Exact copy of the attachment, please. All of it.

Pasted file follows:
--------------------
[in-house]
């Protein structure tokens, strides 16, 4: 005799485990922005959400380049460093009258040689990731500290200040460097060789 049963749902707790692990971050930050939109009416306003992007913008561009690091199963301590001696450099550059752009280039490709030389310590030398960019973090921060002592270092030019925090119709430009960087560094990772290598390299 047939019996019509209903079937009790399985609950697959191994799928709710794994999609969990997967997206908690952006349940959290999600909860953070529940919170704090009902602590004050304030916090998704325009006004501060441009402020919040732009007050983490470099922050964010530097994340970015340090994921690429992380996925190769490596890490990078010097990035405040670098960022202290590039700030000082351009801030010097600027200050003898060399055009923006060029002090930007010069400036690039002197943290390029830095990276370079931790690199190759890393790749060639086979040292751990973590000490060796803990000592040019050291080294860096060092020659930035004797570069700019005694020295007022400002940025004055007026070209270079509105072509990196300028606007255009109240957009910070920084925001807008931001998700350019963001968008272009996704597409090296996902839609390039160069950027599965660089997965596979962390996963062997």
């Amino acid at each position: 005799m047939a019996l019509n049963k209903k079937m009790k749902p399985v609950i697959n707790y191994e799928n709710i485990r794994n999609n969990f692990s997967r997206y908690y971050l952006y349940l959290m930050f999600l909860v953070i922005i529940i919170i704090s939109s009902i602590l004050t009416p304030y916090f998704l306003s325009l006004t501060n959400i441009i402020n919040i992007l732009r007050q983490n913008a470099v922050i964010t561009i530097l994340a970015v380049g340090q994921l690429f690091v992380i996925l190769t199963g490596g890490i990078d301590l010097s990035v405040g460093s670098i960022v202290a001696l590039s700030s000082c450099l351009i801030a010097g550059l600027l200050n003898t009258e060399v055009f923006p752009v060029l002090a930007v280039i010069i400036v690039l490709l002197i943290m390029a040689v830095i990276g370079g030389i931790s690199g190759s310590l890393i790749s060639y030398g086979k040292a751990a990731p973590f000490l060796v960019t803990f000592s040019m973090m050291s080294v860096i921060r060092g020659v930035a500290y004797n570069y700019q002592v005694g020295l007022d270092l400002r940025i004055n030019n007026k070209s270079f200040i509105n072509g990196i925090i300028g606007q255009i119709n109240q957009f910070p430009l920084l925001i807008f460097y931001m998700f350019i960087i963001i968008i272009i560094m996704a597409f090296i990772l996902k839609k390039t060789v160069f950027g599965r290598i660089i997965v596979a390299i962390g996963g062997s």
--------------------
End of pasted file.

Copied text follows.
[in-house]
């Protein structure tokens, strides 16, 4: 005799485990922005959400380049460093009258040689990731500290200040460097060789 049963749902707790692990971050930050939109009416306003992007913008561009690091199963301590001696450099550059752009280039490709030389310590030398960019973090921060002592270092030019925090119709430009960087560094990772290598390299 047939019996019509209903079937009790399985609950697959191994799928709710794994999609969990997967997206908690952006349940959290999600909860953070529940919170704090009902602590004050304030916090998704325009006004501060441009402020919040732009007050983490470099922050964010530097994340970015340090994921690429992380996925190769490596890490990078010097990035405040670098960022202290590039700030000082351009801030010097600027200050003898060399055009923006060029002090930007010069400036690039002197943290390029830095990276370079931790690199190759890393790749060639086979040292751990973590000490060796803990000592040019050291080294860096060092020659930035004797570069700019005694020295007022400002940025004055007026070209270079509105072509990196300028606007255009109240957009910070920084925001807008931001998700350019963001968008272009996704597409090296996902839609390039160069950027599965660089997965596979962390996963062997």
């Amino acid at each position: 005799m047939a019996l019509n049963k209903k079937m009790k749902p399985v609950i697959n707790y191994e799928n709710i485990r794994n999609n969990f692990s997967r997206y908690y971050l952006y349940l959290m930050f999600l909860v953070i922005i529940i919170i704090s939109s009902i602590l004050t009416p304030y916090f998704l306003s325009l006004t501060n959400i441009i402020n919040i992007l732009r007050q983490n913008a470099v922050i964010t561009i530097l994340a970015v380049g340090q994921l690429f690091v992380i996925l190769t199963g490596g890490i990078d301590l010097s990035v405040g460093s670098i960022v202290a001696l590039s700030s000082c450099l351009i801030a010097g550059l600027l200050n003898t009258e060399v055009f923006p752009v060029l002090a930007v280039i010069i400036v690039l490709l002197i943290m390029a040689v830095i990276g370079g030389i931790s690199g190759s310590l890393i790749s060639y030398g086979k040292a751990a990731p973590f000490l060796v960019t803990f000592s040019m973090m050291s080294v860096i921060r060092g020659v930035a500290y004797n570069y700019q002592v005694g020295l007022d270092l400002r940025i004055n030019n007026k070209s270079f200040i509105n072509g990196i925090i300028g606007q255009i119709n109240q957009f910070p430009l920084l925001i807008f460097y931001m998700f350019i960087i963001i968008i272009i560094m996704a597409f090296i990772l996902k839609k390039t060789v160069f950027g599965r290598i660089i997965v596979a390299i962390g996963g062997s």